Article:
Alexis Botello stood in front of a Tarrant County district court jury on Thursday morning and held a baby doll.
“Show us how hard he threw her,” prosecutor Melinda Westmoreland told her.
Botello stood there, and cried. So Westmoreland grabbed the baby and chucked it at the wall like it was a ball.
“Is that how he did it?” she asked Botello, her voice raised.
“No,” Botello said, sobbing.
Westmoreland picked up the doll, handed it back to Botello and again instructed her to throw it at the wall.
Botello tossed the baby, almost gently, before sitting back down on the witness stand.
It was the third day jurors heard testimony in the case against Botello, 21, who is accused of capital murder and tampering with evidence in the death of her 18-month-old baby, Tylea Moore, on July 4, 2014.
Jurors are expected to deliberate her fate this week.
Prosecutors said Thursday that their case against Botello isn’t about her physically assaulting the child. There’s no evidence of that. Their case against Botello is that as a mother, she “had legal duties to prevent what happened” and failed to get her daughter medical attention.
Botello was 17 when her boyfriend, Joshua Beard, 24, threw Tylea against a wall. He pushed the child, and stomped on her until she stopped breathing.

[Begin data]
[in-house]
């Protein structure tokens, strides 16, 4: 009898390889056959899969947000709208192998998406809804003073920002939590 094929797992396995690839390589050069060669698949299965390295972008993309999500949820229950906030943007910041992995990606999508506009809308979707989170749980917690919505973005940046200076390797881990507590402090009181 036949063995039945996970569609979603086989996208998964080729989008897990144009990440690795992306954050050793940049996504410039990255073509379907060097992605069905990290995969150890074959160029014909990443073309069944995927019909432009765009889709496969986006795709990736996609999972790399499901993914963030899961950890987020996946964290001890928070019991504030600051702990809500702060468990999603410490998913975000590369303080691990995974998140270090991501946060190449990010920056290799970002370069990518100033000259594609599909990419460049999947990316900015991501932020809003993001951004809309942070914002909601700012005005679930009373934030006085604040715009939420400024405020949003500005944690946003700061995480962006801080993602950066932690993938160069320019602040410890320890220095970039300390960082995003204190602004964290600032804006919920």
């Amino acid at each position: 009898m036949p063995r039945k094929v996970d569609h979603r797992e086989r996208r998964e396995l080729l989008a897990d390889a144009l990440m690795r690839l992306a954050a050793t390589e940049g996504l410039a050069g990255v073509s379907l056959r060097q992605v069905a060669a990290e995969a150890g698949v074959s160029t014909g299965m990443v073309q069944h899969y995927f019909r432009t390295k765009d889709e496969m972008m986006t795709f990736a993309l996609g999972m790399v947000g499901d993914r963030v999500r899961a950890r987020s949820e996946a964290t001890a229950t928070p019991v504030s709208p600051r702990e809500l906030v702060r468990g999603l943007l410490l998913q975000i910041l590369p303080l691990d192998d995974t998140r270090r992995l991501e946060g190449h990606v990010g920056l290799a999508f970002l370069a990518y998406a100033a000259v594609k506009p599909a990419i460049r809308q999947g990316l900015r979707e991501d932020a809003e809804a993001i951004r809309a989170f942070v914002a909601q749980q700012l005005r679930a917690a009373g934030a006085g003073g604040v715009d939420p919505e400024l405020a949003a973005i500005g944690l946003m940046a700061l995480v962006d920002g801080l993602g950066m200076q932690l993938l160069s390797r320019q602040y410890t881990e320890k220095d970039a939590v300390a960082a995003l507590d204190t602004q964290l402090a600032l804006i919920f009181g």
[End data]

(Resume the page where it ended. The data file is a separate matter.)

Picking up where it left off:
The couple then went to Walmart, bought shovels and gloves and buried Tylea in rural Parker County in the 1900 block of Sarra Lane — an area Beard was familiar with. Botello later took investigators to her daughter’s body, which was buried in a shallow grave under a bridge.
‘What’s your responsibility?’
The defense and prosecution painted very different pictures of Botello’s story.
Her attorney, J. Warren St. John, said Botello did everything she could to save her child. She allowed Beard — who was abusive toward her — to hit and sexually assault her in order to keep his attention away from the baby.
St. John said Botello was emotionally abused, and afraid for her life and the life of her child if she went to police or tried to leave Beard.
He had threatened to kill them, she said.
Botello wasn’t allowed to contact her family and wasn’t allowed to drive. Beard took her cellphone and her car keys. If she tried to clean the house, Beard beat her, she testified.